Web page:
Police violence against Indigenous land defenders has been essential to the construction of the Trans Mountain Pipeline expansion project from the beginning.
Since Indigenous title holders and our supporters refused to consent to the pipeline – due to its deathly extraction and passage through our lands and waters – we have been targeted as economic and political threats to a massive petrochemical industry.
But our Indigenous laws are not “crimes” against settler law. Our Indigenous laws of consent require us to protect the salmon, rivers, berry patches, and wildlife dens that have sustained life on our territories for thousands of years.
Since our laws require us to exercise our Indigenous authority against the state, we have been criminally prosecuted and locked up in cells. However, no amount of state terror can convince us that we do not have the right to protect our homelands.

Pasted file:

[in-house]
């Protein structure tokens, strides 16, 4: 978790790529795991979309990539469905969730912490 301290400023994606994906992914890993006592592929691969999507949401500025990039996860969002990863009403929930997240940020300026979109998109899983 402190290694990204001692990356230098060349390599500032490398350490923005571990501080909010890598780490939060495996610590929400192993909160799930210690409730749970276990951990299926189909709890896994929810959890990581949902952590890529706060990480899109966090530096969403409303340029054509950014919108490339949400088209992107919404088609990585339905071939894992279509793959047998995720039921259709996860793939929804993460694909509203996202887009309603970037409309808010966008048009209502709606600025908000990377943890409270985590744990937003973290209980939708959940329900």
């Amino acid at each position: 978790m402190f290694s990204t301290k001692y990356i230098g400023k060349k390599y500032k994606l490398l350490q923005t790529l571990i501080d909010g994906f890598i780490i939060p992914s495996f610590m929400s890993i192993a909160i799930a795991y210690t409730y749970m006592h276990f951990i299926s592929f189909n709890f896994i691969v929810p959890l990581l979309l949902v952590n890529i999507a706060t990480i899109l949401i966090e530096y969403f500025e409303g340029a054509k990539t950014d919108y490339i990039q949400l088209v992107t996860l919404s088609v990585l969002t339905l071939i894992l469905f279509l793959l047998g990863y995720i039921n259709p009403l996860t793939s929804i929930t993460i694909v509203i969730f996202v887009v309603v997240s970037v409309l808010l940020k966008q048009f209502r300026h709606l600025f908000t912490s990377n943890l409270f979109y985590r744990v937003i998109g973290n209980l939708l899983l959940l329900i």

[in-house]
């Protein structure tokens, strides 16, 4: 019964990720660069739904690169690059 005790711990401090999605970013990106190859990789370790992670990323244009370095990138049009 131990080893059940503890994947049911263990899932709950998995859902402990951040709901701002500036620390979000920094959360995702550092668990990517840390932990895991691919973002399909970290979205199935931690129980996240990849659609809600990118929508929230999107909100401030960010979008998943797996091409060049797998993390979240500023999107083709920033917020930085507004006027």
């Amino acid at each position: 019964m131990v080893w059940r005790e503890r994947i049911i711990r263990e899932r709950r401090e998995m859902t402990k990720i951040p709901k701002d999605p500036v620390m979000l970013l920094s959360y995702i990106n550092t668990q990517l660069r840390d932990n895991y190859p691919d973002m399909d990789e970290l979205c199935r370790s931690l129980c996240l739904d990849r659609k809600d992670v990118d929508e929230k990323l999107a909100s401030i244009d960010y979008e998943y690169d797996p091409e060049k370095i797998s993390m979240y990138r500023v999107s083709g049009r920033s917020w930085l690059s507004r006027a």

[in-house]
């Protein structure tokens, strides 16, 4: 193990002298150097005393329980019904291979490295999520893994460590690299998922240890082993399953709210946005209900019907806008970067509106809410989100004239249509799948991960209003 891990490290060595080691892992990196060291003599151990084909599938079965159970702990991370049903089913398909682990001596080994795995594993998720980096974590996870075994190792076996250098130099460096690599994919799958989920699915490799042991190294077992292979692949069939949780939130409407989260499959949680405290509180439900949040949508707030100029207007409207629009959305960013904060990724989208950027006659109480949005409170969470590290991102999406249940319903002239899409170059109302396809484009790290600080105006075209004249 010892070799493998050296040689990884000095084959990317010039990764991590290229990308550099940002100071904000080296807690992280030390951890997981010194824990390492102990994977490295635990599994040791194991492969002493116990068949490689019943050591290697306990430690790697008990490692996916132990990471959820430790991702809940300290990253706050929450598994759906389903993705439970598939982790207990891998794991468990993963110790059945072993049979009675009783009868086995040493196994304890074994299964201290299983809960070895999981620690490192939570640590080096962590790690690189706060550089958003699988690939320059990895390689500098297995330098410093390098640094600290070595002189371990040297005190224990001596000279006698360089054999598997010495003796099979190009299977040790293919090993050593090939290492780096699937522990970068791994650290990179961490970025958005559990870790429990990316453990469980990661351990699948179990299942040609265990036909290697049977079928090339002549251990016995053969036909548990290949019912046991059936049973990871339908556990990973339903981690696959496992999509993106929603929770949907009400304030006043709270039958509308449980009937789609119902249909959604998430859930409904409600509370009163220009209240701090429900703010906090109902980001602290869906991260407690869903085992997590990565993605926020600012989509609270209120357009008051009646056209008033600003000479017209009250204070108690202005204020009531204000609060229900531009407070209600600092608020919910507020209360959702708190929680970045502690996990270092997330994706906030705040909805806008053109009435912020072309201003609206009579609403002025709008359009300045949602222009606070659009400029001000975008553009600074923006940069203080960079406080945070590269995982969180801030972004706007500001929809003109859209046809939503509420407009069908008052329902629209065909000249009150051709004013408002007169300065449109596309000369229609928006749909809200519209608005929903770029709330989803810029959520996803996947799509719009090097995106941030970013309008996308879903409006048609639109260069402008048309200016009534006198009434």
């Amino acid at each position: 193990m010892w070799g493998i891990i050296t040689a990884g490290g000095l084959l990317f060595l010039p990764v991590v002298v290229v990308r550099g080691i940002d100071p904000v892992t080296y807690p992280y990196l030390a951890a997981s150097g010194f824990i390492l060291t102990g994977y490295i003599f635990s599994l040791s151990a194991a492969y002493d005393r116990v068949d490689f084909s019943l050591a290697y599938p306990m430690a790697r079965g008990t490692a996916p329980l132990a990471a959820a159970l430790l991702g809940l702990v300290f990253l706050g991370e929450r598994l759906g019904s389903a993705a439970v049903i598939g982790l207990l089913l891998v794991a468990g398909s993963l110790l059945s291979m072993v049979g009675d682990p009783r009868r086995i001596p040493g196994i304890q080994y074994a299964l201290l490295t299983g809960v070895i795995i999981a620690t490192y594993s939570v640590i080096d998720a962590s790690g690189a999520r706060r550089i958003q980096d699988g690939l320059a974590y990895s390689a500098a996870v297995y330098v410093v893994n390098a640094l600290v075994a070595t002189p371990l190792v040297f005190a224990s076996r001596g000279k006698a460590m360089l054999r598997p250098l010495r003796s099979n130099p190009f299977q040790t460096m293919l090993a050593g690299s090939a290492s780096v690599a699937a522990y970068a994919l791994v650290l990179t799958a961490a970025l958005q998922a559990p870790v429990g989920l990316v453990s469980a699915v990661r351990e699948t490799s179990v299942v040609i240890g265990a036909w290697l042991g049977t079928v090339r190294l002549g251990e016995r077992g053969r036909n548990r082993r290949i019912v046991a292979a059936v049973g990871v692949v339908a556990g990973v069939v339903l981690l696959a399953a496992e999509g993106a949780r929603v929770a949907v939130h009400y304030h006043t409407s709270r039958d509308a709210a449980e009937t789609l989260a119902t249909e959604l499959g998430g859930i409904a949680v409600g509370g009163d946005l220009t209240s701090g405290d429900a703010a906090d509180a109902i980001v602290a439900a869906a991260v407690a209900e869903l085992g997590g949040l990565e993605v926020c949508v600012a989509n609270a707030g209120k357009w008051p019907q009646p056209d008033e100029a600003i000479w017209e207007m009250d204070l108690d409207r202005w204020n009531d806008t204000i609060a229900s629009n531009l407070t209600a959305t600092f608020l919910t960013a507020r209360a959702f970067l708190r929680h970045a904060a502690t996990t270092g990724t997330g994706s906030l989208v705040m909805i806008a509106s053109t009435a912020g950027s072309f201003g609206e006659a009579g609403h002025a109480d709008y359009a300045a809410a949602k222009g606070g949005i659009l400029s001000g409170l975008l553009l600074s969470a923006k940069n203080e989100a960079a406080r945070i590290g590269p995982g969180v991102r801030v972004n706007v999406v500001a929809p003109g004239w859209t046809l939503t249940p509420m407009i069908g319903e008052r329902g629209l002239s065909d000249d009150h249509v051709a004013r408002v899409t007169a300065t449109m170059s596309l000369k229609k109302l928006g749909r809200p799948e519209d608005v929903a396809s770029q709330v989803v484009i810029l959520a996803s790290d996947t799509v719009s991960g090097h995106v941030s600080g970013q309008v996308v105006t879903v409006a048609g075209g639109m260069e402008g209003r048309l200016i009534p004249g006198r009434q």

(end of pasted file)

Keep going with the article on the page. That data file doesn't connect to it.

We will blockade the physical infrastructure of the Trans Mountain Pipeline expansion project and we will choke off its financial lifelines through hard pressure on banks, insurance companies, and investors.
This is what we were doing when we were violently arrested and evicted from the lobby of AIG in xʷməθkʷəy̓əm (Musqueam), sḵwx̱wú7mesh (Squamish), and səl̓ilw̓ətaʔɬ (Tslei-Waututh) territories (Vancouver, BC) on February 19, 2021.
We were brutalized by police for holding ceremony, abiding by Indigenous law, and sending our message of protest in the corporate lobby of a company that is insuring the TMX pipeline. We harmed no one and nothing; we simply occupied a space to make clear that all investment in the pipeline is complicit in a violation of our fundamental rights.
Our rights may not be recognized by Canada, but we are protected by international human rights law. The United Nations Committee for the Elimination of Racial Discrimination sent a decision letter to Canada in December 2019 calling on them to respect our rights to free, prior and informed consent. Yet, Canada has failed to live up to its international obligations, so we must hold it accountable.